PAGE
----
Security in 2017 (was "OK, the list *really* needs to be fixed")
harrison at all-auctions.com
Tue Jan 3 17:29:22 EST 2017
That is both a great and terrible story!
One really can’t make this type of
story up either because it’s too bizarre.
Sorry to hear that it was a true one for you!
Thanks for sharing...
> On Jan 3, 2017, at 4:16 PM, Bob Sneidar <bobsneidar at iotecdigital.com> wrote:
> And redundant backups are just one more vector to your data. Really, security has to be balanced with usability. Absolute security is to never write, type, speak or otherwise store any information you want to protect, or which might give clues to any information you want to protect. This is of course absurd. We sacrifice some degree of confidence for some degree of usability. I personally do not do bit level encryption because of the reason stated below. It's too easy to lose everything. But locking down you information as best you can is always wise.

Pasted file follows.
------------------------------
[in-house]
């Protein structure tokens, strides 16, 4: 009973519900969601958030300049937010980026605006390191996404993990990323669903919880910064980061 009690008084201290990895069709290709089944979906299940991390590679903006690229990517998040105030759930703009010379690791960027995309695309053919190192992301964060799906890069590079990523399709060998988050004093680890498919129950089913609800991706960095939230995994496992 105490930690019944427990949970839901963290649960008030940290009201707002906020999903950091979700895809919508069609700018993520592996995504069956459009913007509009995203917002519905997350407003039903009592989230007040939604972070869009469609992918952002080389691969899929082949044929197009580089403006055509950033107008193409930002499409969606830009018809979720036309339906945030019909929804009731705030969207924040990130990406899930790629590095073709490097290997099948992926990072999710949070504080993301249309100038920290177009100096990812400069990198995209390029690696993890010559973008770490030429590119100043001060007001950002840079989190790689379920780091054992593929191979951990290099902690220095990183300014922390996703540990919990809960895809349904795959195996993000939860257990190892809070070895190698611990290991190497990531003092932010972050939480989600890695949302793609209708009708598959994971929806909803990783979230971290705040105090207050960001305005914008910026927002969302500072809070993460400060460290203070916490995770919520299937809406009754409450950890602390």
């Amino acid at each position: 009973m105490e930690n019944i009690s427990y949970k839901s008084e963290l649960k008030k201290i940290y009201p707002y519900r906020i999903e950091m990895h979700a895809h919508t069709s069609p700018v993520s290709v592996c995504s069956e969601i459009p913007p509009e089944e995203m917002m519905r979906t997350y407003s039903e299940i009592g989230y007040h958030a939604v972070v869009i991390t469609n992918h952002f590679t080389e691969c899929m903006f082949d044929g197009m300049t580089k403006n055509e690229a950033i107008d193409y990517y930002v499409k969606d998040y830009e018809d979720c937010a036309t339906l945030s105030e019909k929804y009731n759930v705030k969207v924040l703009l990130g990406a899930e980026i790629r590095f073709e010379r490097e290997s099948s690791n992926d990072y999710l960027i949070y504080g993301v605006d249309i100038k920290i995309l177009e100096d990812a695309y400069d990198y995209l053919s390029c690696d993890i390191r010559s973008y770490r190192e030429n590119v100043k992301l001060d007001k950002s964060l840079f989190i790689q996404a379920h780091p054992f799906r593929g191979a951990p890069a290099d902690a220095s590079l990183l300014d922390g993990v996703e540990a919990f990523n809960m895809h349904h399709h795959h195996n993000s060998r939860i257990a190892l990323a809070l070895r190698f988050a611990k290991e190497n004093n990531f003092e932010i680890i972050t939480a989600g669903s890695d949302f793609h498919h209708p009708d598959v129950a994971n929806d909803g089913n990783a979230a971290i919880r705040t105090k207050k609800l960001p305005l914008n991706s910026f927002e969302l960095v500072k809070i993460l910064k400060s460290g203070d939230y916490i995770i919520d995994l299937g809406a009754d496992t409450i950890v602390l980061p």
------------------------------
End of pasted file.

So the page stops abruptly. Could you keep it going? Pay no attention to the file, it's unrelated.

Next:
> By way of example, I took a phone into Apple where I had the fingerprint recognition enabled. The touch screen was intermittent, so I had them replace the touch screen. They did of course, first have me disable the fingerprint recognition, and turn off Find My iPhone. I got the phone back bricked. They had damaged the cable that goes from the security chip to the logic board, and now the phone was impossible to restore. The chip marries itself to the board, and even replacing the cable would not have solved the problem. Otherwise anyone could bypass the security by simply putting a new security chip/cable in the phone.
> Yes, too much security is a bad, bad, very bad thing.
> Bob S
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